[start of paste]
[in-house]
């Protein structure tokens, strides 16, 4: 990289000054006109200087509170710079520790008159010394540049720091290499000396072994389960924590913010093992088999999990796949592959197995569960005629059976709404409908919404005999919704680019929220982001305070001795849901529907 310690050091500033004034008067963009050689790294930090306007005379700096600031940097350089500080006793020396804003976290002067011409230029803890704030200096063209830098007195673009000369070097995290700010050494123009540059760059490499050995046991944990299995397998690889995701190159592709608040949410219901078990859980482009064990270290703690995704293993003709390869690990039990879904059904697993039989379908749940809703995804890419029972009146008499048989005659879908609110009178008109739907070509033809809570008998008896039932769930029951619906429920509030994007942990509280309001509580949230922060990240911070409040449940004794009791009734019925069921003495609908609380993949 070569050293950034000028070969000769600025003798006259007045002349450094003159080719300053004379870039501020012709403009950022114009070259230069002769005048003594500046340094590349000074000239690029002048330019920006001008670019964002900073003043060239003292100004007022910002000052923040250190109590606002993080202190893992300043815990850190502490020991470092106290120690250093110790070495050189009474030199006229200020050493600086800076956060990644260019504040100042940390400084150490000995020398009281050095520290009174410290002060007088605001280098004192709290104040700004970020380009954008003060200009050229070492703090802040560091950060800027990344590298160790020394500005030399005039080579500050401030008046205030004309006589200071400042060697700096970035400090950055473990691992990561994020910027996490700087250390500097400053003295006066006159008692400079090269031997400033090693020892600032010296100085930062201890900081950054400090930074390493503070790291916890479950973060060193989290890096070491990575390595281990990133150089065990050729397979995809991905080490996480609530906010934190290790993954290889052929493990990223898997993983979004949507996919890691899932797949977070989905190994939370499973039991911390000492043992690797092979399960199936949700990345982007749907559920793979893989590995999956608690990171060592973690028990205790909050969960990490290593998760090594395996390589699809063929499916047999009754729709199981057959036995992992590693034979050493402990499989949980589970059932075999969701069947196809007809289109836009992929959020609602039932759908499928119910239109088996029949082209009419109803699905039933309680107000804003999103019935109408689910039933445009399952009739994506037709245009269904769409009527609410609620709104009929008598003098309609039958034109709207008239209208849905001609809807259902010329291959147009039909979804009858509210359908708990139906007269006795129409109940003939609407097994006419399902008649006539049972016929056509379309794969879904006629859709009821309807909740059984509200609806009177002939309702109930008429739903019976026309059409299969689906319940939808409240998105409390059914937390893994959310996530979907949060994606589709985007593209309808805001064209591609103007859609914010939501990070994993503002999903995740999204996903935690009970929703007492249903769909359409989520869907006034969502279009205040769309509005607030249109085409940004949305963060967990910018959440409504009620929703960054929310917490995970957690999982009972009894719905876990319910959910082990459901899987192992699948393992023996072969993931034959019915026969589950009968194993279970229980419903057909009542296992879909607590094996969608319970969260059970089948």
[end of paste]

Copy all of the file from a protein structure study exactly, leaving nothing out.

[in-house]
């Protein structure tokens, strides 16, 4: 990289000054006109200087509170710079520790008159010394540049720091290499000396072994389960924590913010093992088999999990796949592959197995569960005629059976709404409908919404005999919704680019929220982001305070001795849901529907 310690050091500033004034008067963009050689790294930090306007005379700096600031940097350089500080006793020396804003976290002067011409230029803890704030200096063209830098007195673009000369070097995290700010050494123009540059760059490499050995046991944990299995397998690889995701190159592709608040949410219901078990859980482009064990270290703690995704293993003709390869690990039990879904059904697993039989379908749940809703995804890419029972009146008499048989005659879908609110009178008109739907070509033809809570008998008896039932769930029951619906429920509030994007942990509280309001509580949230922060990240911070409040449940004794009791009734019925069921003495609908609380993949 070569050293950034000028070969000769600025003798006259007045002349450094003159080719300053004379870039501020012709403009950022114009070259230069002769005048003594500046340094590349000074000239690029002048330019920006001008670019964002900073003043060239003292100004007022910002000052923040250190109590606002993080202190893992300043815990850190502490020991470092106290120690250093110790070495050189009474030199006229200020050493600086800076956060990644260019504040100042940390400084150490000995020398009281050095520290009174410290002060007088605001280098004192709290104040700004970020380009954008003060200009050229070492703090802040560091950060800027990344590298160790020394500005030399005039080579500050401030008046205030004309006589200071400042060697700096970035400090950055473990691992990561994020910027996490700087250390500097400053003295006066006159008692400079090269031997400033090693020892600032010296100085930062201890900081950054400090930074390493503070790291916890479950973060060193989290890096070491990575390595281990990133150089065990050729397979995809991905080490996480609530906010934190290790993954290889052929493990990223898997993983979004949507996919890691899932797949977070989905190994939370499973039991911390000492043992690797092979399960199936949700990345982007749907559920793979893989590995999956608690990171060592973690028990205790909050969960990490290593998760090594395996390589699809063929499916047999009754729709199981057959036995992992590693034979050493402990499989949980589970059932075999969701069947196809007809289109836009992929959020609602039932759908499928119910239109088996029949082209009419109803699905039933309680107000804003999103019935109408689910039933445009399952009739994506037709245009269904769409009527609410609620709104009929008598003098309609039958034109709207008239209208849905001609809807259902010329291959147009039909979804009858509210359908708990139906007269006795129409109940003939609407097994006419399902008649006539049972016929056509379309794969879904006629859709009821309807909740059984509200609806009177002939309702109930008429739903019976026309059409299969689906319940939808409240998105409390059914937390893994959310996530979907949060994606589709985007593209309808805001064209591609103007859609914010939501990070994993503002999903995740999204996903935690009970929703007492249903769909359409989520869907006034969502279009205040769309509005607030249109085409940004949305963060967990910018959440409504009620929703960054929310917490995970957690999982009972009894719905876990319910959910082990459901899987192992699948393992023996072969993931034959019915026969589950009968194993279970229980419903057909009542296992879909607590094996969608319970969260059970089948």